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Here’s what’s new at the drive-in

The tradition of watching movies from a car saw a revival over the past year—and this time it’s got some new features.

Here’s what’s new at the drive-in
[Illustration: Ahmet Iltas]
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New York City–based Rooftop Films has specialized in outdoor pop-up screenings of independent and foreign movies since 1996, but as the pandemic began, Rooftop president Dan Nuxoll realized drive-ins might be the only safe way to show films. He teamed with the Museum of the Moving Image and the New York Hall of Science to open the first two permanent drive-ins (in Brooklyn and Queens) to operate in the city since the early 1980s. The company now gets calls from mainstream studios to screen new releases. More than 60 years after the drive-in industry peaked (with 4,053 facilities in 1958; down to about 300 by 2018), new drive-ins are cropping up across America. Some, such as Parking Lot Theaters, in Philadelphia, or the Monroe Street Drive-In, in Detroit, are pop-ups; others, such as downtown Miami’s Nite Owl, are permanent. Austin-based Ultimate Outdoor Entertainment (UOE) is transforming its pop-up in East Austin to a permanent drive-in and eyeing prospective sites throughout Texas. Founder Darrell Landers says developers are “knocking down his door” to propose new locations. Here are some of the elements of the new drive-in experience.

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1. Ticketing

Watching movies in your car may feel wonderfully retro, but there’s nothing old-fashioned about the ticketing process. New and thriving drive-ins have an effective social media strategy and a web presence that facilitates cashless, advance ticket sales. For its New York drive-ins, Rooftop uses Eventbrite and a scanning system that can read digital tickets through car-window glass.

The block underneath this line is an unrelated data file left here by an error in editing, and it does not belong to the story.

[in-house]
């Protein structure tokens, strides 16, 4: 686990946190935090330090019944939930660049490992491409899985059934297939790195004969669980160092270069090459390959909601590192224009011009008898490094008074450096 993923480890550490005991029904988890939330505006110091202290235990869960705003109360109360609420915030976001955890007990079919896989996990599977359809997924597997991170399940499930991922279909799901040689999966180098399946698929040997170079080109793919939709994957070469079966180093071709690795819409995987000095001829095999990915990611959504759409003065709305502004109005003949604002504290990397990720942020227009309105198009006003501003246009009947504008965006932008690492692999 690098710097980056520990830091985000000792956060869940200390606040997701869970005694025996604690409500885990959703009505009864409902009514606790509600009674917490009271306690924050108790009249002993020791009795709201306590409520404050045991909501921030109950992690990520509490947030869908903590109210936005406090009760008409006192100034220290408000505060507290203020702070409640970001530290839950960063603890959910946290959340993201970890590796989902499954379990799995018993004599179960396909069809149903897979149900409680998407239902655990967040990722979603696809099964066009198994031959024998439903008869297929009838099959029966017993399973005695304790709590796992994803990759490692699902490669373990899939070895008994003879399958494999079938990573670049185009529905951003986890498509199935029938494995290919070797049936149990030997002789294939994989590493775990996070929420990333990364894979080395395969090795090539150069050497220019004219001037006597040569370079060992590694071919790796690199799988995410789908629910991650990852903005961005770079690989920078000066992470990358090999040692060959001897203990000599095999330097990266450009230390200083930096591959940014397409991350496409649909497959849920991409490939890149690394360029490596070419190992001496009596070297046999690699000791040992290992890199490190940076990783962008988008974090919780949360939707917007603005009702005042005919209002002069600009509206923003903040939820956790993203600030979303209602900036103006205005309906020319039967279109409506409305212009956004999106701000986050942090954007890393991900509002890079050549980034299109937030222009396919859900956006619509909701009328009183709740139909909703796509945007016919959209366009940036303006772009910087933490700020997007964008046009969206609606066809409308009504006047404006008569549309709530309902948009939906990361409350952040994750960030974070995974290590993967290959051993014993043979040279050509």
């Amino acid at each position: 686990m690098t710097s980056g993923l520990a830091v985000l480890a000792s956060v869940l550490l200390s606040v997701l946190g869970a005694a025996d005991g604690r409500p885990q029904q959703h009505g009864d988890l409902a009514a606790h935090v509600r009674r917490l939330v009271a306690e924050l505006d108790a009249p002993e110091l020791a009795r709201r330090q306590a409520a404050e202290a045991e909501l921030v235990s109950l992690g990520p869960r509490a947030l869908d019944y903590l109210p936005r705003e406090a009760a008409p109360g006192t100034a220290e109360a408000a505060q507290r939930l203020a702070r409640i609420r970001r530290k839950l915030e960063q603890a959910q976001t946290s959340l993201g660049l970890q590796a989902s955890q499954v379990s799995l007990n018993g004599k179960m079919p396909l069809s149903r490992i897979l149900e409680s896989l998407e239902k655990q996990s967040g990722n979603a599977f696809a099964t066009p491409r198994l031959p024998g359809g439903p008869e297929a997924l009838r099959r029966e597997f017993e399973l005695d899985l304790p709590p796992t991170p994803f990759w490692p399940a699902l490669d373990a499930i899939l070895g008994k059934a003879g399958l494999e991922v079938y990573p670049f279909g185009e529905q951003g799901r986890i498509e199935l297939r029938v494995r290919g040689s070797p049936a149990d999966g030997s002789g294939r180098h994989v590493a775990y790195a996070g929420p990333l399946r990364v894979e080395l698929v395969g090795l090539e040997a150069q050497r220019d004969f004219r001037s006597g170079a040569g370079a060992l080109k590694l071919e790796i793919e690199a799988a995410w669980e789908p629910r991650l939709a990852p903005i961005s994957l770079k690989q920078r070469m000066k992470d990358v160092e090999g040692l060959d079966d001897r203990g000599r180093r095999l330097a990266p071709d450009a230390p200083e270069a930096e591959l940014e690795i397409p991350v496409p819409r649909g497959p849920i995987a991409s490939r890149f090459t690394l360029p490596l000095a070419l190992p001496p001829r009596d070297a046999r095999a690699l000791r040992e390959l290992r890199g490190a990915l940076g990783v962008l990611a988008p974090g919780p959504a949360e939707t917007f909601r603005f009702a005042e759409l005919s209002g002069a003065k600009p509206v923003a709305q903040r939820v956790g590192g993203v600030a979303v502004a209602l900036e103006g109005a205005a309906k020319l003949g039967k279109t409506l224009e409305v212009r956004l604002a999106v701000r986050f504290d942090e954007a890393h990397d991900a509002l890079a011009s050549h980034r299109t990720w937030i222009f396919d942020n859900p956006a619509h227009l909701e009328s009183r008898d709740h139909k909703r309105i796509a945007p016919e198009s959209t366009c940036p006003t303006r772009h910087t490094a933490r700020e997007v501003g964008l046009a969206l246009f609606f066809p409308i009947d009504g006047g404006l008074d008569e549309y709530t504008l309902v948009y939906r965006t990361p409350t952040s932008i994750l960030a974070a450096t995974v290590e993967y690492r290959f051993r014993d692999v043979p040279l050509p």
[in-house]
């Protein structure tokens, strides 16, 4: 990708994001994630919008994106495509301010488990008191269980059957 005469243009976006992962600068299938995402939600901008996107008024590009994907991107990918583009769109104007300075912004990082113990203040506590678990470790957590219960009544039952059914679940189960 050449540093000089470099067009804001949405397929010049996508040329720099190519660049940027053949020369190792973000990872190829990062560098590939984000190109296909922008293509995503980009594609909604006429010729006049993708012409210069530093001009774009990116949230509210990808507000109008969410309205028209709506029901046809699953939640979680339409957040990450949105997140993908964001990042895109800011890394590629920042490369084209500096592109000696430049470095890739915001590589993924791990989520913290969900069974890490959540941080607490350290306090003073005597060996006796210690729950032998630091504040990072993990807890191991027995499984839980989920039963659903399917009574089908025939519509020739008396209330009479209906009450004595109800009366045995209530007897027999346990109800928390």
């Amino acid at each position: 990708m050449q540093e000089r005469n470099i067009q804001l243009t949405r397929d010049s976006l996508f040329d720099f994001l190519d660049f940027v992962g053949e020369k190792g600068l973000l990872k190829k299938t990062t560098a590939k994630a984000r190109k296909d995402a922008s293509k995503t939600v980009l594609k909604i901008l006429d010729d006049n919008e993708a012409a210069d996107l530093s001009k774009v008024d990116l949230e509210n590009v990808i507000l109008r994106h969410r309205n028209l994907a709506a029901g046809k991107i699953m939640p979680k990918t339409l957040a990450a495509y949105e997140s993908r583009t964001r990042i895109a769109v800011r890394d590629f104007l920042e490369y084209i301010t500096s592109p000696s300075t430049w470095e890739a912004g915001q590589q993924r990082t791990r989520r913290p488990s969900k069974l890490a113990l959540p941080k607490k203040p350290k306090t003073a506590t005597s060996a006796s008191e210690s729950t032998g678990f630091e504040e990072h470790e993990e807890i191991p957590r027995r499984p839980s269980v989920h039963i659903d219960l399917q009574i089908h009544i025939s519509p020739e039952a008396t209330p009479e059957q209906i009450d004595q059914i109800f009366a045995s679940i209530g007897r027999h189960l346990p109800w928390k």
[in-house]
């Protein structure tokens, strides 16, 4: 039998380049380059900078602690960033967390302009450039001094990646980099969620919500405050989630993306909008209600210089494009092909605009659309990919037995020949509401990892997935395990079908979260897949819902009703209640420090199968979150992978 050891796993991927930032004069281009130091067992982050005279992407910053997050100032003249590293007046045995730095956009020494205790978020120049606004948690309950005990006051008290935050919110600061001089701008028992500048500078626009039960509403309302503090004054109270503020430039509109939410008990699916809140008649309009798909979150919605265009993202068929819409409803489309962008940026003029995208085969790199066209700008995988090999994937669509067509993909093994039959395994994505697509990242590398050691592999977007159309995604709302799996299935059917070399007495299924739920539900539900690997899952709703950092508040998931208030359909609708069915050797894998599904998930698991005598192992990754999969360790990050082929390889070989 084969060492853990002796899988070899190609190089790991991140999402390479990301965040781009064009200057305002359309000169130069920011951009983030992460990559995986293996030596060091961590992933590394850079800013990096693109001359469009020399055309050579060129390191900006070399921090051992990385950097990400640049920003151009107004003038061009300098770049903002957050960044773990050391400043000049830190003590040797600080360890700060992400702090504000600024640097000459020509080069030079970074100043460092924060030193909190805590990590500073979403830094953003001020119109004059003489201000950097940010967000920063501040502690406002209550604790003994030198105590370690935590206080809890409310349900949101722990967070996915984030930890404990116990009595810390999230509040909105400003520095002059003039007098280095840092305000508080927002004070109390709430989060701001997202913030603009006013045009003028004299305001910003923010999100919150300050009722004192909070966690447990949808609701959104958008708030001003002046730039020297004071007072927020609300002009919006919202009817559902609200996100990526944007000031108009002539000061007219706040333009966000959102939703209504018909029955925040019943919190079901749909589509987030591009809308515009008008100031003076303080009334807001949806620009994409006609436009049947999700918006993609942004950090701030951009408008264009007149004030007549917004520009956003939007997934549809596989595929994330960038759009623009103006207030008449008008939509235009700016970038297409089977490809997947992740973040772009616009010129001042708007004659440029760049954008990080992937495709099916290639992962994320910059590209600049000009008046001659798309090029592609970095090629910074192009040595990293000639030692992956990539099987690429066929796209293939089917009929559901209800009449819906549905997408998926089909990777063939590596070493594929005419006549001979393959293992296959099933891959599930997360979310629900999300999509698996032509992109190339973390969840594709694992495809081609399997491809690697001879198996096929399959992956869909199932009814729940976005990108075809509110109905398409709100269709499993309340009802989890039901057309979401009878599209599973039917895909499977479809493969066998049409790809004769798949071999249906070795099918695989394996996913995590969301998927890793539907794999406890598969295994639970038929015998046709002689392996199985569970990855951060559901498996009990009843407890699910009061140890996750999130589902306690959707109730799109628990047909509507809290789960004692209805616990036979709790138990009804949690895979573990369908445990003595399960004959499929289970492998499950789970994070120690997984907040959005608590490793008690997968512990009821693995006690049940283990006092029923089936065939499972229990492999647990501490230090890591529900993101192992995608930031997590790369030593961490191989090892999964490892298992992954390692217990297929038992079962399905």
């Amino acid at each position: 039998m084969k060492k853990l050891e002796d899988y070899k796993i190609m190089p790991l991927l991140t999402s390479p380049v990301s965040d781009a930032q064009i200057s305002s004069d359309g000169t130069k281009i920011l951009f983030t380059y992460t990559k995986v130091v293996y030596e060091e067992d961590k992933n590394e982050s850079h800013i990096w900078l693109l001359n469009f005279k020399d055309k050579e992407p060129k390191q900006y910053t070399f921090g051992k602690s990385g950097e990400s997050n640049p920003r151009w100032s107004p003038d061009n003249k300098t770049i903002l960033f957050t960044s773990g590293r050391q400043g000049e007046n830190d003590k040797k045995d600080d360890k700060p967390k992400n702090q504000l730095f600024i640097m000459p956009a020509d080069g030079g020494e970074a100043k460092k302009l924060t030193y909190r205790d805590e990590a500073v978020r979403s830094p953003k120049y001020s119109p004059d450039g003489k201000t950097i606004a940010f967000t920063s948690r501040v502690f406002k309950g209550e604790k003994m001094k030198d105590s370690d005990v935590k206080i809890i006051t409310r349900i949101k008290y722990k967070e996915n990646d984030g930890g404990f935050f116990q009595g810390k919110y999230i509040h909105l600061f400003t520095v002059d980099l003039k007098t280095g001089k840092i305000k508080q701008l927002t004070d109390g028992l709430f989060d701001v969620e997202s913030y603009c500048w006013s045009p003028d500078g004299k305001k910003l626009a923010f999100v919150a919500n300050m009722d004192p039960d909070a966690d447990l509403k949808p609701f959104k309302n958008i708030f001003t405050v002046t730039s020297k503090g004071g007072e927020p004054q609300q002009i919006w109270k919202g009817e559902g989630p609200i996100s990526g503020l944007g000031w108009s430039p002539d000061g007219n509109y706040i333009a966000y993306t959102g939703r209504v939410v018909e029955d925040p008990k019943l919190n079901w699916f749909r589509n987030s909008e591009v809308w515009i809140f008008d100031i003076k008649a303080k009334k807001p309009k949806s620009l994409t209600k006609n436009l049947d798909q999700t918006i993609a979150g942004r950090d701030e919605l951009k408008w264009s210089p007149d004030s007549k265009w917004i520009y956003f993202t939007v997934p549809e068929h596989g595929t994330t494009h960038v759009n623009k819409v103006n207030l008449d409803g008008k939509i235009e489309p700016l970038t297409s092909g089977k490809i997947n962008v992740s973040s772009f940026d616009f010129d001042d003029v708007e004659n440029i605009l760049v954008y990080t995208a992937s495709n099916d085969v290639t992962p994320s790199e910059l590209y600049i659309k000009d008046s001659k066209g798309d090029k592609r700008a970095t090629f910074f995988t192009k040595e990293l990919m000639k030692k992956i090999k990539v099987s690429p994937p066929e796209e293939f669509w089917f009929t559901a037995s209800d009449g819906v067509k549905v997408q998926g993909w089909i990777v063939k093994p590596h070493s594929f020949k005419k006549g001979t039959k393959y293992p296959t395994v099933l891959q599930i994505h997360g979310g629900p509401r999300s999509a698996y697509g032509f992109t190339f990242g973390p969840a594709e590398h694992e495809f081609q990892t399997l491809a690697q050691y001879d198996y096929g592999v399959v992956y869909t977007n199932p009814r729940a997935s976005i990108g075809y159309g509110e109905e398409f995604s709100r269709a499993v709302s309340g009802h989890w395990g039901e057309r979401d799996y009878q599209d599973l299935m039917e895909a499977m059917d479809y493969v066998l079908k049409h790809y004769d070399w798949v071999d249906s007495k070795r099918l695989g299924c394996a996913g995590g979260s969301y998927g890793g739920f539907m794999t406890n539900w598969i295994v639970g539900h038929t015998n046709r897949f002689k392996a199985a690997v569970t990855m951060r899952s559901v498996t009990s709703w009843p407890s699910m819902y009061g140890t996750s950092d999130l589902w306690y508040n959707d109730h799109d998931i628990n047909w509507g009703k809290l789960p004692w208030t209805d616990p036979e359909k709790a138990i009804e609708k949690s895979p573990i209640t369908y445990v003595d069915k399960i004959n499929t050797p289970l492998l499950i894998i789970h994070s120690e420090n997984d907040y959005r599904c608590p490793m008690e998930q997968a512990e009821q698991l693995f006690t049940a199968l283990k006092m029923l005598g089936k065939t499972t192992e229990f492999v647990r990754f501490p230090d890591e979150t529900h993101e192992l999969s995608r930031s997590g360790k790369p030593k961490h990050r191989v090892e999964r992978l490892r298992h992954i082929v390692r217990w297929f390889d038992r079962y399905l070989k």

2. Audio

Raise your hand if you’re old enough to remember the clunky drive-in speakers that attached to half-rolled car windows. Today’s drive-in audio is delivered via FM, with the channel listed on the big screen. Austin’s UOE theater offers a mobile audio app that’s Bluetooth compatible and an isolated Wi-Fi network.

3. Projector

Both Rooftop and UOE use state-of-the-art 4K resolution, 30,000 lumens laser projectors. Nite Owl also employs a classic 35mm projector from within an aluminum Airstream trailer that’s been transformed into a projection booth.

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4. Screen

Today’s typical pop-up outdoor movie event features a modular LED screen that’s easily visible during sunny matinees. Also popular: inflatable screens made of weath­erproof plastic. A standard screen size for pop-ups is 15′ x 8′, but the permanent screen at the Nite Owl is a whopping 53′ x 30′.

5. Concessions

Rooftop customers use Seamless or Grubhub to order food from local vendors; UOE affixes QR codes to parking-space markers, allowing patrons to have food sold on premises delivered by a carhop. If that isn’t enough to inspire nostalgia, a box of their popcorn is only two bucks.

About the author

Jay Woodruff is a senior editor at Fast Company. After helping launch the quarterly DoubleTake, he joined Esquire and later held senior editorial positions at Entertainment Weekly and oversaw digital at Maxim, Blender and Stuff

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